According to Reuters, this incident has the potential to be the most serious breach of US national security since 2010, when over 700,000 documents were published online by WikiLeaks. Other classified documents contain various disclosures about Chinese espionage and military modernisation, including intelligence revealing further Chinese spy balloons. These revelations include that China has been working to modernise its military.

According to The Washington Post, the disclosures regarding Beijing’s technological advancements come at a time when the rising military aggression around Taiwan is prompting new concerns about a future Chinese invasion of Taiwan’s self-governing democratic island. According to William Burns, the Director of the CIA, Chinese leader Xi Jinping wants the People’s Liberation Army to be ready to invade the island by the year 2027. He emphasised that this does not inevitably imply that measures of this sort will be put into effect.

Beijing debuted its “WZ-8” autonomous aircraft in 2019 when two of them participated in the military parade in Tiananmen Square commemorating the 70th anniversary of the establishment of the People’s Republic of China, ruled by the Chinese Communist Party (CCP). According to the Washington Post, at the time, only a few military analysts believed that unmanned aerial vehicles were truly operational.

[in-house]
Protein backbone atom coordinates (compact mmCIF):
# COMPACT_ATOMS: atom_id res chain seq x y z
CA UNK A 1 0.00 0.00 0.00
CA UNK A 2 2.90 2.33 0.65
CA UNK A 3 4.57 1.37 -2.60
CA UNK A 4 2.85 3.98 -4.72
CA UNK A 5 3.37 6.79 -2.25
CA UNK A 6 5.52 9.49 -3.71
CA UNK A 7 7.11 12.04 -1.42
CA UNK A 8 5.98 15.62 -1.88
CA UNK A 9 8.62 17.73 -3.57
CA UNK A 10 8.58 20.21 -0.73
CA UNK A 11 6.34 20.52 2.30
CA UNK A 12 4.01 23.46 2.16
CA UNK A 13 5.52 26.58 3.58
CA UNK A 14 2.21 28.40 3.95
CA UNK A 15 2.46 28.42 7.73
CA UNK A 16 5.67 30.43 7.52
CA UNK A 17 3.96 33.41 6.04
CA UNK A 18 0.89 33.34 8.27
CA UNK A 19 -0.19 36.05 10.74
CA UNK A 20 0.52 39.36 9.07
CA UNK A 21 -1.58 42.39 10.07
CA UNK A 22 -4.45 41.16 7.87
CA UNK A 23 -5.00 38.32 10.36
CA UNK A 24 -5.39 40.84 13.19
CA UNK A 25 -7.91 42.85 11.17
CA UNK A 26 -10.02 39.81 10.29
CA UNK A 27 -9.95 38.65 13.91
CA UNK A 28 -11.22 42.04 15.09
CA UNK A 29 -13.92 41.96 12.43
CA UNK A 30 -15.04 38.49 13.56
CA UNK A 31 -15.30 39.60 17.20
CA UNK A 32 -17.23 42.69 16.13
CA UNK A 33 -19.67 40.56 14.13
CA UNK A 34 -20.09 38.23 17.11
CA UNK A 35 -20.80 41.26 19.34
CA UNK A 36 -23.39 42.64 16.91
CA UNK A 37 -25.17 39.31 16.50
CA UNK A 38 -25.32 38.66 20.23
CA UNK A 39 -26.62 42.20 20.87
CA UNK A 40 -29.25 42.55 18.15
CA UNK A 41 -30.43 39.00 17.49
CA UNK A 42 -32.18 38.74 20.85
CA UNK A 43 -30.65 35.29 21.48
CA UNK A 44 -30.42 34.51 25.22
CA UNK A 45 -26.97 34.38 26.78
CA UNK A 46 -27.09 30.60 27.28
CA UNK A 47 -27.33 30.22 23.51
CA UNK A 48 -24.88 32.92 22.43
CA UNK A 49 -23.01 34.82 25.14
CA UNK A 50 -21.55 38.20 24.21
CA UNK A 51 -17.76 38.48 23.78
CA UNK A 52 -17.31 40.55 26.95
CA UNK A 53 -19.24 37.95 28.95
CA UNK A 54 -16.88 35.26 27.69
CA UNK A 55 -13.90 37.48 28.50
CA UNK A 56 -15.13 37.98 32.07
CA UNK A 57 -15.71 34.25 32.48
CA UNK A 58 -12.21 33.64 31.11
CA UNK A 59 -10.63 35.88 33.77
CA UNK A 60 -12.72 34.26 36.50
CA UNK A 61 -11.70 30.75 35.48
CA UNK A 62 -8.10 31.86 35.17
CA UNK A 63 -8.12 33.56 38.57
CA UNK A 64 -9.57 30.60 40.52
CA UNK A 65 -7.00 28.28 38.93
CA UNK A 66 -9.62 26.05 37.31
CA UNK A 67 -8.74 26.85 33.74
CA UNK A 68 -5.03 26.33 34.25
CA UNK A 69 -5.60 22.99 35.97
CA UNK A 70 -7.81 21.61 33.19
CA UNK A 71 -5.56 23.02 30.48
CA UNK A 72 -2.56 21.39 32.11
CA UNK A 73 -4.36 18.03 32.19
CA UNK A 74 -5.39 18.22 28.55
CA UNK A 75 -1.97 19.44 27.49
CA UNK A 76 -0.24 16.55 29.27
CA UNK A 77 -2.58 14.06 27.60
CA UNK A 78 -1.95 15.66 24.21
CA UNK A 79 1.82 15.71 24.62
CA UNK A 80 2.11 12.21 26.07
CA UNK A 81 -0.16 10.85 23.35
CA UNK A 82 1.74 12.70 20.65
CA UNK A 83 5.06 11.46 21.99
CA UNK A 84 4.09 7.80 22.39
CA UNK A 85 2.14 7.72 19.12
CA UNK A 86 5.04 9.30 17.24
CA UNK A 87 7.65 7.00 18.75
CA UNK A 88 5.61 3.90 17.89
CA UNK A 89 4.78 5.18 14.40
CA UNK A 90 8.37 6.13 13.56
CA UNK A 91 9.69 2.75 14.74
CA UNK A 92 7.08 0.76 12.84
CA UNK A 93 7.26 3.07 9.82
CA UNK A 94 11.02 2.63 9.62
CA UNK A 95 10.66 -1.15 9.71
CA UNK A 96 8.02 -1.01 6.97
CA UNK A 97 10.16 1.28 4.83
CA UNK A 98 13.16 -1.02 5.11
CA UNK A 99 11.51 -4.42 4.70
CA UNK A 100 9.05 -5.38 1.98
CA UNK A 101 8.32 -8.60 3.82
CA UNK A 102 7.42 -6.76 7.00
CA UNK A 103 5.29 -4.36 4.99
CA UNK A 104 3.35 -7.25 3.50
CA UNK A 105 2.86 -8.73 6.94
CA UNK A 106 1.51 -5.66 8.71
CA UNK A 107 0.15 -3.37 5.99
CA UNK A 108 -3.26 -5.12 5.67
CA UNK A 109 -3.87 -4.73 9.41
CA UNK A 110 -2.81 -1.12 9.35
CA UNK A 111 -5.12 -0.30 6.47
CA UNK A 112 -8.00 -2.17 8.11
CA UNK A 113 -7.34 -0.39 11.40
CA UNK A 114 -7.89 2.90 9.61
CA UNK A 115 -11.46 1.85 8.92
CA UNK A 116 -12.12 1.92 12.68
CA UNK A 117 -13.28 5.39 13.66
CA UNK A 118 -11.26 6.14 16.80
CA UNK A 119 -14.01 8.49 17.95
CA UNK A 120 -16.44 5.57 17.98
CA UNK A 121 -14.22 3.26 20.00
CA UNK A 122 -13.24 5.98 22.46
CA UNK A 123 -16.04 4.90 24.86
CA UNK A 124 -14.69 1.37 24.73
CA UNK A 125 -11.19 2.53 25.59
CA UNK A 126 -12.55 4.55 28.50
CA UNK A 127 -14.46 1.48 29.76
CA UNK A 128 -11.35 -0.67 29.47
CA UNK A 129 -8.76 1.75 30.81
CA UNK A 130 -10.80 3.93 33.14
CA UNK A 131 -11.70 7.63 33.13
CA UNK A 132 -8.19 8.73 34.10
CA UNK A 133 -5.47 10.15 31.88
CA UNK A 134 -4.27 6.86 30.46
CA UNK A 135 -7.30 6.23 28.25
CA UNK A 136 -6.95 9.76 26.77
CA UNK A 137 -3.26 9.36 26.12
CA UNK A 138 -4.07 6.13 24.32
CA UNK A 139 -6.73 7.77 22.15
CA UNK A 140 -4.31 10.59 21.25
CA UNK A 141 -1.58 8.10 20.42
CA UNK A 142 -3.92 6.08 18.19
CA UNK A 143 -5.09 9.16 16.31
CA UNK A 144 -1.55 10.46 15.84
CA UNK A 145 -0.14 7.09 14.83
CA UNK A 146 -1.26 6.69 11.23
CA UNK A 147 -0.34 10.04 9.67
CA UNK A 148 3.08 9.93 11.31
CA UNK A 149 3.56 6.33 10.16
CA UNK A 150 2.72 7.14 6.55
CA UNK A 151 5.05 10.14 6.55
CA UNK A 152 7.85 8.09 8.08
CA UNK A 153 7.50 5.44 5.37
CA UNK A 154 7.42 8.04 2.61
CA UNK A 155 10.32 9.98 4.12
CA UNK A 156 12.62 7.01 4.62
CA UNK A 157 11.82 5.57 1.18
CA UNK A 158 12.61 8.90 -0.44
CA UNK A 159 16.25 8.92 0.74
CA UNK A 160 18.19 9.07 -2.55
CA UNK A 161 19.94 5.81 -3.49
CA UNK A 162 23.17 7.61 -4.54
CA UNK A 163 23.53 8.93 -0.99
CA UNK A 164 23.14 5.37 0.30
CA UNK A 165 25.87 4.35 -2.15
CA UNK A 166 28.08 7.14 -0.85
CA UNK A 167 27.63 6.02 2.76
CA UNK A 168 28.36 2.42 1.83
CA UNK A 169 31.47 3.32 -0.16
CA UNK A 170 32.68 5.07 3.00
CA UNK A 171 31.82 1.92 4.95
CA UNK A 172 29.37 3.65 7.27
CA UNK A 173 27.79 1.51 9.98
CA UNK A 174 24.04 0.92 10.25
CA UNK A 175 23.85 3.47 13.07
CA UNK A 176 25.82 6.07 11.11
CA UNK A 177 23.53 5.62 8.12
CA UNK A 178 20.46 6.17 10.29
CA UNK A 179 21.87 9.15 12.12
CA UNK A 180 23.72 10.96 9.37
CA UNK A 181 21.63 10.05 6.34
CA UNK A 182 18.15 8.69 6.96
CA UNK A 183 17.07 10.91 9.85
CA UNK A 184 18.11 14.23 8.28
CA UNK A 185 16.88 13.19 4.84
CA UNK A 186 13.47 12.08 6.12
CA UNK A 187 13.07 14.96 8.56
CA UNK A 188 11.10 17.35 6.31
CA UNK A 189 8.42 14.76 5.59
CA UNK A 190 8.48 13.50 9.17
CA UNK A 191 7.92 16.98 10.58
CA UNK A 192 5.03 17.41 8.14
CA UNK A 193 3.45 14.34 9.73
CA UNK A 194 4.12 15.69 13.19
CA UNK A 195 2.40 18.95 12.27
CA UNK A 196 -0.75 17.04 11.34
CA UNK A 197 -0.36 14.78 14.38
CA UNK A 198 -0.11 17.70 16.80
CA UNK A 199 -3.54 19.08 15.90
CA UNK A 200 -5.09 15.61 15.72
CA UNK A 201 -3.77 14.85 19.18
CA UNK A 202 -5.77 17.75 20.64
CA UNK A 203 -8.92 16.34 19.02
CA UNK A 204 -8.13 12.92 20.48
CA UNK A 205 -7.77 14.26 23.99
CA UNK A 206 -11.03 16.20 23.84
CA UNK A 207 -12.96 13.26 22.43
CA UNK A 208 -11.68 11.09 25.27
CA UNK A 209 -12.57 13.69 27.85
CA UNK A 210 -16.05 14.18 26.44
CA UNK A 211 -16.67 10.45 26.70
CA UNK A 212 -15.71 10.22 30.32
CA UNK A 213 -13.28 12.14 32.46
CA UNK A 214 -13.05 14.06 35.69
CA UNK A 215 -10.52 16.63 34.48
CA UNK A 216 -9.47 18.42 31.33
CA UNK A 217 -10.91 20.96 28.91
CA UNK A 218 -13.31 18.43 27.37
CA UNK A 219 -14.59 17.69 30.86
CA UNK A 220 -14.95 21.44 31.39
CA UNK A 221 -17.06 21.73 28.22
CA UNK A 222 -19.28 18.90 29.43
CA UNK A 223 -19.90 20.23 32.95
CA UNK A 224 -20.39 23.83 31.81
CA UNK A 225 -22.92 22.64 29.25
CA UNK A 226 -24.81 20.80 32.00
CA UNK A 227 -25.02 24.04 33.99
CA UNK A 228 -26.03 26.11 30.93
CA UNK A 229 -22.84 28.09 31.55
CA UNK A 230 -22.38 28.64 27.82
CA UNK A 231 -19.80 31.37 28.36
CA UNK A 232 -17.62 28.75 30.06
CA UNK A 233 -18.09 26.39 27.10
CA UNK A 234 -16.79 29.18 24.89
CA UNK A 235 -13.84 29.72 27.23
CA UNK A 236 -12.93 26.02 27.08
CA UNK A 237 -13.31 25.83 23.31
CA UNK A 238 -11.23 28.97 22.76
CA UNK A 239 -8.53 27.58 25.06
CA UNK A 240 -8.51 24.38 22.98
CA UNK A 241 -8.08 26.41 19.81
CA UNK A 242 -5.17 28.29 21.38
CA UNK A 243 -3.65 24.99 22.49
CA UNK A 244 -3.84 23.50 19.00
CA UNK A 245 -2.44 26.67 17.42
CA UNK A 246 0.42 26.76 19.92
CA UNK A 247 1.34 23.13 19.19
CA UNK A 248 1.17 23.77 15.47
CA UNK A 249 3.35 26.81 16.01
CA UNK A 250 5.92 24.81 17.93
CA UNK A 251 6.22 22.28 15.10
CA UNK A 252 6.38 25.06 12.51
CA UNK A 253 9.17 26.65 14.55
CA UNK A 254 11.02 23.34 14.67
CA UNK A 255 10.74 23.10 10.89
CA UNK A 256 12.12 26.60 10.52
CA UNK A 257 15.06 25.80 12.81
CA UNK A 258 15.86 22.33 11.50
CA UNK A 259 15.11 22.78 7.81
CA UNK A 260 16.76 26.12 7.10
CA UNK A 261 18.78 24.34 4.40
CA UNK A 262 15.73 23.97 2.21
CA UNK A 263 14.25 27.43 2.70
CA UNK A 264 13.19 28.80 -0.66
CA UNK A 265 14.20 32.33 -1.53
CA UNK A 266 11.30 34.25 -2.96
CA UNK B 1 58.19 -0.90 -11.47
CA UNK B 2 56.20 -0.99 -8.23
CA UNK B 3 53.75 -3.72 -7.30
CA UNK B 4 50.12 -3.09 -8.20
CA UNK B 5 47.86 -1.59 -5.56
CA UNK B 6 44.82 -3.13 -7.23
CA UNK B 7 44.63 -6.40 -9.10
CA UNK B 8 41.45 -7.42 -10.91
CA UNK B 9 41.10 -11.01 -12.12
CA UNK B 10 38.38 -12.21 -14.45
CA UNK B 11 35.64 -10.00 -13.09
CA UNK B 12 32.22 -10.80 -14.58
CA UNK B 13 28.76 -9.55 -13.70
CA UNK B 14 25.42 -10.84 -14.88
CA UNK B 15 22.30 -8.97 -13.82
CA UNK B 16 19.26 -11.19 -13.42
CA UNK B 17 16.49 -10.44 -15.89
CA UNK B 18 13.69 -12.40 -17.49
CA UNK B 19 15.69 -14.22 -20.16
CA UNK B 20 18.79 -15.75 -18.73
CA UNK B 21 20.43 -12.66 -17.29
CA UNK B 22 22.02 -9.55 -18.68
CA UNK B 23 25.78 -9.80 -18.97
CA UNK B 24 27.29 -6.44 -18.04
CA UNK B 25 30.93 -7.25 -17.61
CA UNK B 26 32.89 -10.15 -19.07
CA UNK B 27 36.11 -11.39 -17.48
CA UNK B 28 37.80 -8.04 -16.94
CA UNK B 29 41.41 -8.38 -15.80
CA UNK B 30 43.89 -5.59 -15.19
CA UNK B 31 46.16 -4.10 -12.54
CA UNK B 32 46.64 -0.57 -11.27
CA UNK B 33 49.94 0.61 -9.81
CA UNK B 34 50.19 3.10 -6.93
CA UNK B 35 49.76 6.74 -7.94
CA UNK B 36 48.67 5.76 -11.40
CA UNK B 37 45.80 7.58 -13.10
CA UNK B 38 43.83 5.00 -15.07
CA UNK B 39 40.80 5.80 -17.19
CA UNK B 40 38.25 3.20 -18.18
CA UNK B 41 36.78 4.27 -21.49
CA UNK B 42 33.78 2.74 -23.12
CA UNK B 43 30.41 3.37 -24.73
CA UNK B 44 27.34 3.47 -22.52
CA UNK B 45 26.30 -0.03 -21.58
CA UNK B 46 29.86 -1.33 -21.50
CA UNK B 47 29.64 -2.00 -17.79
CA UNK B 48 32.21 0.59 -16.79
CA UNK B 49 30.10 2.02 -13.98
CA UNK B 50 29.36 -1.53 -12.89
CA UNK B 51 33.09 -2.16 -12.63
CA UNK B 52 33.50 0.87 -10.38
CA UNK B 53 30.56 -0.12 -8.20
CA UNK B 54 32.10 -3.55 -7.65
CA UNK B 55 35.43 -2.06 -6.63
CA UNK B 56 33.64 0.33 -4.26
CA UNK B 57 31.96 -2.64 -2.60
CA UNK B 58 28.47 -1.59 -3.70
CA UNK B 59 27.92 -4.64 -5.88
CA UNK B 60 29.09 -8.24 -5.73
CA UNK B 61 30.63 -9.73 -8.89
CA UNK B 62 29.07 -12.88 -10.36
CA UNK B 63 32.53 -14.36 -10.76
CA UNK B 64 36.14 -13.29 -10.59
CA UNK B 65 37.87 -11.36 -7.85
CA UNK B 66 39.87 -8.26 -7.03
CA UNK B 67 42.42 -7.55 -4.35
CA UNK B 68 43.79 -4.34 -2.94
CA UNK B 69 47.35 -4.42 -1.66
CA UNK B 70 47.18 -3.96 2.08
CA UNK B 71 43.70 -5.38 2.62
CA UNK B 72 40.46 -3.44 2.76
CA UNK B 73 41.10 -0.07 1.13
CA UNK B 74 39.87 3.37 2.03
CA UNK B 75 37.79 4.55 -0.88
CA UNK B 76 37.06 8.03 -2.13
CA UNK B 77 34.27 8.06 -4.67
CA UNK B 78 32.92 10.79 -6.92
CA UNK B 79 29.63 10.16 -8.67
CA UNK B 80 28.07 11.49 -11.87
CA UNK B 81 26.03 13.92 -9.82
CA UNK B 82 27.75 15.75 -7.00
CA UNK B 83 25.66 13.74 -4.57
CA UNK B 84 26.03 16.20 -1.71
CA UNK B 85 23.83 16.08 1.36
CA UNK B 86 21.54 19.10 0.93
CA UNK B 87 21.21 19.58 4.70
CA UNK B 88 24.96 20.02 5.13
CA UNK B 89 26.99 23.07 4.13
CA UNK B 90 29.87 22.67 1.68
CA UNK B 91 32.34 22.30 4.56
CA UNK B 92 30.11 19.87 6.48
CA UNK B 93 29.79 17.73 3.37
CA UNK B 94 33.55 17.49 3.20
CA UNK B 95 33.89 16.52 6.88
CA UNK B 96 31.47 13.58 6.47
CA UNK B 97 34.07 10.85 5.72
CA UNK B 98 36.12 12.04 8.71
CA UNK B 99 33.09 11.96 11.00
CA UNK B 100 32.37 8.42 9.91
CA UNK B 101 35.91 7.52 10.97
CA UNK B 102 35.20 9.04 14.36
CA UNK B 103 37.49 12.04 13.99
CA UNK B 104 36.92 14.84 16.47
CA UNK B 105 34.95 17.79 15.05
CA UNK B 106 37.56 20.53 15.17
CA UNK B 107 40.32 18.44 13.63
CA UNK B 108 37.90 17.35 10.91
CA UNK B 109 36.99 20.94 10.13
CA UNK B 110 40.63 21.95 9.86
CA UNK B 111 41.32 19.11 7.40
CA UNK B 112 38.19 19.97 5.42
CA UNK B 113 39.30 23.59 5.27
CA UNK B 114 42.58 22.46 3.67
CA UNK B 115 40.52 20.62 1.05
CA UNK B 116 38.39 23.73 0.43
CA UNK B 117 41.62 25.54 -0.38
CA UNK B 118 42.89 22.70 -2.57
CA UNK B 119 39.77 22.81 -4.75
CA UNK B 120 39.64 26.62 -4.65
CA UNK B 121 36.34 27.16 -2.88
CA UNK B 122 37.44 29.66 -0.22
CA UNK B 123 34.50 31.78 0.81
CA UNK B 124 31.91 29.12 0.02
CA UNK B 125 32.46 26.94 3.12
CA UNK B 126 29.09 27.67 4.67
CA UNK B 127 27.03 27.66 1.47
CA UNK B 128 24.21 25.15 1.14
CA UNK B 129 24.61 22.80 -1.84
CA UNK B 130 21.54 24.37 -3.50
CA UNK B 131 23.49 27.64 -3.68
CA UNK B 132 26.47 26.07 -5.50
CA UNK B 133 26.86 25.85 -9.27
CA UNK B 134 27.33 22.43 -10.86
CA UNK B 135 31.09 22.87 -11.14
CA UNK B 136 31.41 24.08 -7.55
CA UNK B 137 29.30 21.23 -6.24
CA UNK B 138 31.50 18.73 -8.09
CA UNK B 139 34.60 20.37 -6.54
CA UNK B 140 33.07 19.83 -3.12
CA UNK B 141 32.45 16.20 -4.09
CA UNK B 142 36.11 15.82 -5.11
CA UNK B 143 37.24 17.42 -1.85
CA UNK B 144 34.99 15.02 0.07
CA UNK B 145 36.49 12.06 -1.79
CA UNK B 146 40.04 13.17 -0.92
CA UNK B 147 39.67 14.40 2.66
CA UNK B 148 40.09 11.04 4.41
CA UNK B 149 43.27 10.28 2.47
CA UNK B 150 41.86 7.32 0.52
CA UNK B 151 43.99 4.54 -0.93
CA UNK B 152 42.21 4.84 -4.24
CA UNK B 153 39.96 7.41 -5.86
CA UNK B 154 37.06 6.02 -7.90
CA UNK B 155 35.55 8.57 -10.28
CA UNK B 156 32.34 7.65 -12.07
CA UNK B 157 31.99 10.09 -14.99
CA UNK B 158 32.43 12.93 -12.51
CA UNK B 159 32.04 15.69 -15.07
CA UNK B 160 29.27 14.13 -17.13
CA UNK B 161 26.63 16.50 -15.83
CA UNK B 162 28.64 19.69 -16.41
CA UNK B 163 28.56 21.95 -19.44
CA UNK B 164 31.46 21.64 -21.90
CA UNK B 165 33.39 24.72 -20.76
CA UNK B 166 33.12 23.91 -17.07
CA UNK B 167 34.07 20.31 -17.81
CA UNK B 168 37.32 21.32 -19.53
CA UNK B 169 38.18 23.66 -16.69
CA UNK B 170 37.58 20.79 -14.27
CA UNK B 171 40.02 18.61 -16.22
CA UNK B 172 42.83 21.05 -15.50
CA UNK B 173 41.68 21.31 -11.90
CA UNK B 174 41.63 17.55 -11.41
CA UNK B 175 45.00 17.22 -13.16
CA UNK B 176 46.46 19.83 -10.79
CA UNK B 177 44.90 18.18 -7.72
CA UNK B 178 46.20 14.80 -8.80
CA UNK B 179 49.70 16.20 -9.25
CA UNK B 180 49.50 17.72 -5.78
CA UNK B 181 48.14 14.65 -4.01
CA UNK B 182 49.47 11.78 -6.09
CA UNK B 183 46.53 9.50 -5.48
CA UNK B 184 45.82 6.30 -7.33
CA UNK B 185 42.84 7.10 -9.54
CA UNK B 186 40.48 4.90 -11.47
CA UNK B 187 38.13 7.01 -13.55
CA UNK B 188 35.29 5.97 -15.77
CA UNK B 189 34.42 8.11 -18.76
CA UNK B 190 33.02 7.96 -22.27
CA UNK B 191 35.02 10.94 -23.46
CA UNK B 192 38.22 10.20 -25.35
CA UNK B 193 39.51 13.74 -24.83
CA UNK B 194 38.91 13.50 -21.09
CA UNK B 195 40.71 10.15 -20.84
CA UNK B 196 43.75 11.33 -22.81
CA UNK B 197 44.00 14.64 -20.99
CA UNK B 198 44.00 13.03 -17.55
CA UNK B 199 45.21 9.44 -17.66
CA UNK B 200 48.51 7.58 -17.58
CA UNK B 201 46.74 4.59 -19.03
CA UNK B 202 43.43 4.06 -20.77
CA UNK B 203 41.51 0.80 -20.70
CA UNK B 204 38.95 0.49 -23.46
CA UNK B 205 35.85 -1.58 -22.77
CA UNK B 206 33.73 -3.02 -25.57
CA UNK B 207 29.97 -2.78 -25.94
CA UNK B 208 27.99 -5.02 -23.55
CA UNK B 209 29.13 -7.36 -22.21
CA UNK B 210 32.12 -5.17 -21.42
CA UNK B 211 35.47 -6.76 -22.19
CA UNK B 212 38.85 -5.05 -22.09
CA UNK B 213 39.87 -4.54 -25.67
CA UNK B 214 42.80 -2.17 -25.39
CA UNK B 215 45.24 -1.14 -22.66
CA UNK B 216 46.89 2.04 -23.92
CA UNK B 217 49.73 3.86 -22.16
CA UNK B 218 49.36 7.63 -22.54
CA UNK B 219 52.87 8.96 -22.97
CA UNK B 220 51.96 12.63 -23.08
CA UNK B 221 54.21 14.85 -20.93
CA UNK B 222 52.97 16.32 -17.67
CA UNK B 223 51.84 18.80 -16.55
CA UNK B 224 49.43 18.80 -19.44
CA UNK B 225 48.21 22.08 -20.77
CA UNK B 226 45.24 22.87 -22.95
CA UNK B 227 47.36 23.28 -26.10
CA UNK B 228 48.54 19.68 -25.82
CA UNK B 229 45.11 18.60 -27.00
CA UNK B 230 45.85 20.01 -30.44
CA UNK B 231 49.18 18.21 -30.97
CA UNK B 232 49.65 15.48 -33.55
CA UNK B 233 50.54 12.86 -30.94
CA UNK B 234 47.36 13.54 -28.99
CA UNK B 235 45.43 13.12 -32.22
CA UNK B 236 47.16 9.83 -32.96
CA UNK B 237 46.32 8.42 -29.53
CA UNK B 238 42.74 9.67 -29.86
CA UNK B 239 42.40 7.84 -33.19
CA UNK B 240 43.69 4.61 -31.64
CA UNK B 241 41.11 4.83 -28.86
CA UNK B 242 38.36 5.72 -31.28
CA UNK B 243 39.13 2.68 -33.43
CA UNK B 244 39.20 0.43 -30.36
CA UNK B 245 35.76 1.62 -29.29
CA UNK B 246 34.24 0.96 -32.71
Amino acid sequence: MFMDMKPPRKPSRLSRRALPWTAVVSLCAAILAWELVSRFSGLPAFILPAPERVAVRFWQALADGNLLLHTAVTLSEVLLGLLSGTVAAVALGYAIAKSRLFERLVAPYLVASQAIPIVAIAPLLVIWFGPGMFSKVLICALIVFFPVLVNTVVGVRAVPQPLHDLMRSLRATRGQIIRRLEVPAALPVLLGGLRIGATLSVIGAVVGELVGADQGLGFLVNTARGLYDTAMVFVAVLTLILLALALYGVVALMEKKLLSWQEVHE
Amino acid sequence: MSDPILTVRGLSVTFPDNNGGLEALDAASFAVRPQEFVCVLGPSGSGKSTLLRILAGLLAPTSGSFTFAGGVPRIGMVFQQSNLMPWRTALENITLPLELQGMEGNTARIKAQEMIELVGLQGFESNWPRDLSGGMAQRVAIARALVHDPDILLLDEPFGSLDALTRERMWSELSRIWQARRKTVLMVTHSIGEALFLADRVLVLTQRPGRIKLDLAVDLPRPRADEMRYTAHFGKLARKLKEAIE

The documents also contain a report from the National Geospatial-Intelligence Agency detailing the potential flight paths of the unmanned aircraft and the twin-engine “H-6 M Badger” bomber used to launch WZ-8. After taking off from the military airbase, the aircraft will likely have to fly to the eastern coast of China before releasing the undetectable drone, which could enter Taiwanese or South Korean airspace at 30 km while travelling at three times the speed of sound. The document does not detail how the aircraft is propelled but states that “the engine’s characteristics are primarily related to the use of rocket fuel.”

The route map depicts how “electro-optical” cameras and drone sensors will collect intelligence over Taiwan and the western portion of South Korea, including the capital Seoul. According to the American publication, synthetic aperture radar would enable the drone to map the terrain at night and in mists.

Enthusiasts who use different programs to track the movements of the Chinese military air forces believe that a regiment from the 10th bomber division of the Eastern Theater – the division of the People’s Liberation Army that is most likely to carry out air strikes if China launches a full-scale attack against Taiwan – is located at the base.

According to Joseph Wu, an independent analyst from the Taiwanese capital Taipei who studies military facilities in China, the base has long been abandoned. It has even been used as a filming location for a patriotic action movie about the Sino-Japanese War. But since 2019, there have been clear signs that it has been put back into operation. Wu has traced the numerous construction activities, including the expansion of the pathways leading to the southern entrance of the cave to nearly 40 meters. The wingspan of the H-6 M Badger bomber used to launch the drone is about 32 meters.